9. 1. Set up standalone CD player. 2. Start Windows install on computer. 3. ??? 4. Profit! (sorry, bad slashdot humor kicking in) Remember, there are no stupid questions, only stupid people.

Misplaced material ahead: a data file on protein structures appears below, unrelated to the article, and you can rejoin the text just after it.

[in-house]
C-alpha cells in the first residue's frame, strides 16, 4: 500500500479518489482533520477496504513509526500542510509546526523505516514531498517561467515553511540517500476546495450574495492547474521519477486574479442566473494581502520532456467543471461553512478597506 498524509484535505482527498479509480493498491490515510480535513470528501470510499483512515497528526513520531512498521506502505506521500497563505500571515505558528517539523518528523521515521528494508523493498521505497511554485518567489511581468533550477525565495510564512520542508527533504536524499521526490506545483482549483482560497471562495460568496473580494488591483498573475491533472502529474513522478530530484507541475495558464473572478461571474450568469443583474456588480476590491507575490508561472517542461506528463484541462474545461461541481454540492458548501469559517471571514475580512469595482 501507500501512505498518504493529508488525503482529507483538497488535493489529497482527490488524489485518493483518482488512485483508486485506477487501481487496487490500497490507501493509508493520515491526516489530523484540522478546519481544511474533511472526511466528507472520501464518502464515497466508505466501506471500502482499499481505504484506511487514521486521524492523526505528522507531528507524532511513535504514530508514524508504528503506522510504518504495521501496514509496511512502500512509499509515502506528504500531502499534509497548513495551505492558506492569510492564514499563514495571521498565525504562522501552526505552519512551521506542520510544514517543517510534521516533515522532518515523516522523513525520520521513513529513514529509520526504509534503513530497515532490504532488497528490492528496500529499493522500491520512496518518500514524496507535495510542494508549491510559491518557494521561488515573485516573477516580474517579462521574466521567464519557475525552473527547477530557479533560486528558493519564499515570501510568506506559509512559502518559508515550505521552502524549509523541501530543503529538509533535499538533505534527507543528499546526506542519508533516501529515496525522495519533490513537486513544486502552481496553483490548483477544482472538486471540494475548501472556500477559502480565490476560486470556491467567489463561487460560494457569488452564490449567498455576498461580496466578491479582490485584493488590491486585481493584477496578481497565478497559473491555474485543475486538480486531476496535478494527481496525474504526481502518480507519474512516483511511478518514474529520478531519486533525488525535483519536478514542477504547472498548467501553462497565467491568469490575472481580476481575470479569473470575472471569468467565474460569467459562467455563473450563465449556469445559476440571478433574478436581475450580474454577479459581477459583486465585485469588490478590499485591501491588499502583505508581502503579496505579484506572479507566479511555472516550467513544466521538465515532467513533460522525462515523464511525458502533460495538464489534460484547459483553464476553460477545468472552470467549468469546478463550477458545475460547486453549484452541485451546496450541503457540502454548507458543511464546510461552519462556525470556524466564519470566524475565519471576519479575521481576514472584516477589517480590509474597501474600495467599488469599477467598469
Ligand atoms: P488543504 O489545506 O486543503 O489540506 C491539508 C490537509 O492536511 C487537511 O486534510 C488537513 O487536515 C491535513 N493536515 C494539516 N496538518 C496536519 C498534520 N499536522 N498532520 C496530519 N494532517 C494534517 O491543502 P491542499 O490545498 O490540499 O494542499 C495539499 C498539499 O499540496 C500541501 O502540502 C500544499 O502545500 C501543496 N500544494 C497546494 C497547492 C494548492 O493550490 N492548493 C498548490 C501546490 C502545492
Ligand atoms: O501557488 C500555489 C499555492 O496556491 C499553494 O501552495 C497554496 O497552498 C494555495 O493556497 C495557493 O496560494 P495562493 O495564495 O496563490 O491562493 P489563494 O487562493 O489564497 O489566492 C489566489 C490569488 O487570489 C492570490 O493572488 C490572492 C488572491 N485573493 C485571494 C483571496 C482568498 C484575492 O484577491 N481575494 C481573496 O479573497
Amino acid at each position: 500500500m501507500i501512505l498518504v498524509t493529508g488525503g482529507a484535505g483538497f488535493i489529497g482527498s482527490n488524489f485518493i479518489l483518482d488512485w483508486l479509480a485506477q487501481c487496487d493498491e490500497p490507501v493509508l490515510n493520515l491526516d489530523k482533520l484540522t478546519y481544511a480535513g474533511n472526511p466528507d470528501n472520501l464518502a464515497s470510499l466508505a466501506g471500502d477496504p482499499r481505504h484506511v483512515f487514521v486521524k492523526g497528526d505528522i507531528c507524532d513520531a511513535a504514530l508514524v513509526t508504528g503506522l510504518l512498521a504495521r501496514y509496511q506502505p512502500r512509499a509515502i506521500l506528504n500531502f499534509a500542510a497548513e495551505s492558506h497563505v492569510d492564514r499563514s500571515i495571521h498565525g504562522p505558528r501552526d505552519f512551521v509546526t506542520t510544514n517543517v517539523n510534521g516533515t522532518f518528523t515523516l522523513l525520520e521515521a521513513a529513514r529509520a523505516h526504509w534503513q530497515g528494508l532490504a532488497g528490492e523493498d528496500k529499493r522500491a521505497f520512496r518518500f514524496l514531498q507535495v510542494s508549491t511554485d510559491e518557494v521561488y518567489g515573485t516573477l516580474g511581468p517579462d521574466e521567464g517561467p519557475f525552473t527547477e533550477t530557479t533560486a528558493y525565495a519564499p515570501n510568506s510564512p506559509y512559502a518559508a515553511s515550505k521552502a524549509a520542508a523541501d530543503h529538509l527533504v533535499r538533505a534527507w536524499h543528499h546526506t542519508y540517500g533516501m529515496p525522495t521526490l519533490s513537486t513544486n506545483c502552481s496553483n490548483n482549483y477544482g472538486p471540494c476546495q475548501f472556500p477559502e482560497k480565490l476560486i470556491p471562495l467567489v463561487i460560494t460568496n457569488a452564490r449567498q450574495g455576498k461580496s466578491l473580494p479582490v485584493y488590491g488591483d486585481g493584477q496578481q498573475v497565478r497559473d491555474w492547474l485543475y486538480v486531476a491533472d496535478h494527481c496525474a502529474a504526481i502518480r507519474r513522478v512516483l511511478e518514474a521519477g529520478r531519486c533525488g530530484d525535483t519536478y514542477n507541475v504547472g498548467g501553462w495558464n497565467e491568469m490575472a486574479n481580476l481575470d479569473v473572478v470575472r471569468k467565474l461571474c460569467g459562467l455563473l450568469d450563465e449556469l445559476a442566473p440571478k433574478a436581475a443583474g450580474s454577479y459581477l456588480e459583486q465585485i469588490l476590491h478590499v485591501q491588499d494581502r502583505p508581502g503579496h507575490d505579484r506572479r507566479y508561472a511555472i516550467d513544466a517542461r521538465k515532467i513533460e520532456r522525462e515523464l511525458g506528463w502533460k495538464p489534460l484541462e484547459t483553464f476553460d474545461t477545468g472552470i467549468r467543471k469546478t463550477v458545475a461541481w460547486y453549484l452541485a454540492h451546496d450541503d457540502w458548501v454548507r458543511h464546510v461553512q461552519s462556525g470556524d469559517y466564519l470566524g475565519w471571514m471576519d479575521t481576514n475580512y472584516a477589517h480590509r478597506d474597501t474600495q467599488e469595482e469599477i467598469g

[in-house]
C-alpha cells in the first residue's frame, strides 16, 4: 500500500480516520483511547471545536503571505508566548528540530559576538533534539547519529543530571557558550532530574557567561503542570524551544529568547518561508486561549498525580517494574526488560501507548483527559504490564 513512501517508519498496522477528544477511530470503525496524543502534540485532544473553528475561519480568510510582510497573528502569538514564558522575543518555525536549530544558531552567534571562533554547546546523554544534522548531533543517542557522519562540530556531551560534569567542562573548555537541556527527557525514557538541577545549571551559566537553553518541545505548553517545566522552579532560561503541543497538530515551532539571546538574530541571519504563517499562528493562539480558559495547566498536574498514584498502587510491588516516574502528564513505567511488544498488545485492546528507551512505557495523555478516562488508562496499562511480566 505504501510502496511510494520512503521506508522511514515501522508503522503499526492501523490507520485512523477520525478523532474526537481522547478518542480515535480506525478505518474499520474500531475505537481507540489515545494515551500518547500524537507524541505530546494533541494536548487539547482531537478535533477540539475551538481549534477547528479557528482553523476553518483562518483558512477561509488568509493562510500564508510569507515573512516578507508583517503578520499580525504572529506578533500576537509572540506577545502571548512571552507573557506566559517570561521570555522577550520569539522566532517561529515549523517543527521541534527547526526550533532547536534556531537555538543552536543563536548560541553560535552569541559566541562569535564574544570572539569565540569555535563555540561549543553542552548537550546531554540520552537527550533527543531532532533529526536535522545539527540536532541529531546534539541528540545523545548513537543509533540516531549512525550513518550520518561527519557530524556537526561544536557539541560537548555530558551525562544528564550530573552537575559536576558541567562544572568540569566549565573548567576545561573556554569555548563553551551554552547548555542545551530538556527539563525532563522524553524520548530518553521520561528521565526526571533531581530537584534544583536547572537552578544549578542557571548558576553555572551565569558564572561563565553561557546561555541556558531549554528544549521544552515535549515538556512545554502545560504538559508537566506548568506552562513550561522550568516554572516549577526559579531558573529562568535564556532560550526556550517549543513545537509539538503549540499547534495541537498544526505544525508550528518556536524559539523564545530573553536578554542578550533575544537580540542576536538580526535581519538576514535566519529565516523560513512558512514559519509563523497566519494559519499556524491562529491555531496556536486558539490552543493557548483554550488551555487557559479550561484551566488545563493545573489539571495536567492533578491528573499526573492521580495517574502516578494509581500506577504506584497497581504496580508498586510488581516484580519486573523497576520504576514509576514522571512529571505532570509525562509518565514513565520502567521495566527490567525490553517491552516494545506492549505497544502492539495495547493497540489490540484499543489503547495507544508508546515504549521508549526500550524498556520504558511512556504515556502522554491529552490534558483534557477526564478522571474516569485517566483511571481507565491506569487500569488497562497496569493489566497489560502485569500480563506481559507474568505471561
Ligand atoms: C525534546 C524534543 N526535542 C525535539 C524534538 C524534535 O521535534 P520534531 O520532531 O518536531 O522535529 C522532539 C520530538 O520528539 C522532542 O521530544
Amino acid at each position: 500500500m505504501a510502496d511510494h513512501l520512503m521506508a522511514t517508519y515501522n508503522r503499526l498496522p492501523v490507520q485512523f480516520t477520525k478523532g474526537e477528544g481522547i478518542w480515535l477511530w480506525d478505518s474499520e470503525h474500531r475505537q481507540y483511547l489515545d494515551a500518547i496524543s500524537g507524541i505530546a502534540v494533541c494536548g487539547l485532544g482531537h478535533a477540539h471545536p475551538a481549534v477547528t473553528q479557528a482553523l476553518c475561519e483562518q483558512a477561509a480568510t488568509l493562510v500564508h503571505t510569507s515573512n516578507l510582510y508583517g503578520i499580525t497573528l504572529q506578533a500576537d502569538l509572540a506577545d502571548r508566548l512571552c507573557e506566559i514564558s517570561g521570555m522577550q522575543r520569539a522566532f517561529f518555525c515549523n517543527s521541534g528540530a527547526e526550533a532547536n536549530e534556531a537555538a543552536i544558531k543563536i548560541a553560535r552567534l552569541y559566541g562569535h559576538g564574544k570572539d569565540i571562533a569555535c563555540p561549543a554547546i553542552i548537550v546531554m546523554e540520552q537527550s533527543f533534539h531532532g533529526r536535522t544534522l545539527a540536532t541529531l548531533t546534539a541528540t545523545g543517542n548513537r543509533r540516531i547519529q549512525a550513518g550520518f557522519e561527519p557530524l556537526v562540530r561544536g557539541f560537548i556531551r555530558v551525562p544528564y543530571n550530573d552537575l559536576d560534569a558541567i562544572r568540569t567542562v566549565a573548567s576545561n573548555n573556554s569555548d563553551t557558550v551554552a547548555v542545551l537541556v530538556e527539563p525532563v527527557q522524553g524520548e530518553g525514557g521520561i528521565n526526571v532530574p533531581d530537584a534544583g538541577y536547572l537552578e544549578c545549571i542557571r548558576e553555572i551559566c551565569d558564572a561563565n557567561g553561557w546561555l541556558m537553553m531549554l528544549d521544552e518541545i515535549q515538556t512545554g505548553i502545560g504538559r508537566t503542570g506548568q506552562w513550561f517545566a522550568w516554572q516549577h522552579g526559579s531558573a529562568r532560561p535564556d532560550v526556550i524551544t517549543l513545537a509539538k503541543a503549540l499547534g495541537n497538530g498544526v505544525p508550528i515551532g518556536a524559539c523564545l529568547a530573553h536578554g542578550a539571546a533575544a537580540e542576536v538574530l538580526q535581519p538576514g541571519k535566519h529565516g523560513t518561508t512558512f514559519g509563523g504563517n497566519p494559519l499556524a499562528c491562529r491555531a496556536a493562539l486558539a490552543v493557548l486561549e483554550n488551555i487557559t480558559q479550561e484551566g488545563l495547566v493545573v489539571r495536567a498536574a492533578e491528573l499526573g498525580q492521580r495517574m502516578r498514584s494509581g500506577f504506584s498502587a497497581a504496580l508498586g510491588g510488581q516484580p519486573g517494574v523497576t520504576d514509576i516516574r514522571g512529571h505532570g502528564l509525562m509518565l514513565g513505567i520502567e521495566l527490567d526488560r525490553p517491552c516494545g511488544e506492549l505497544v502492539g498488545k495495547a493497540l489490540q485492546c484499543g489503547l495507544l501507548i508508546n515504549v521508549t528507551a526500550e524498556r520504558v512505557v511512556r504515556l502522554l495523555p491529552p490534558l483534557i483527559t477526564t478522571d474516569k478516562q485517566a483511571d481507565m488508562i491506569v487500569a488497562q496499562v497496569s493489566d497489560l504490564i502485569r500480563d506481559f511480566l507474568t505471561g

10. Jelorian, I recommend you start reading the deployment documentation that's included with every Windows CD. Look on your CD in the \SUPPORT\TOOLS directory and open the file If you open the file deploy.chm, you'll find a topic heading entitled "Preparing the Installation for Deployment" that contains the information you are looking for. I'll summarize here: Sysprep is a tool provided by Microsoft to help when duplicating disk images via Ghost or another 3rd party tool. Its purpose is to 'generic-ify' a Windows installation so that (among other things) you don't have computer name or SID conflicts on your network. The process, briefly, is: 1) Install Windows, patches, drivers, and applications, and customize to your liking. 2) Run Sysprep. This cleans out some machine-specific information and shuts down the computer. 3) Image the hard drive. Usually this involves booting up with another OS (floppy boot, CD boot, network, etc.) and executing your imaging software (Ghost, etc.) to make an exact copy of the hard drive. 4) Deploy that image to multiple computers. The sysprep process tells Windows to start up in a special setup mode at next boot, which will prompt for information like computer name and cd key (this can be automated as well). This ensures that each copy of Windows is unique with a minimum amount of effort. Extensive documentation is availabe in deploy.chm and ref.chm. Any further questions can be posted here.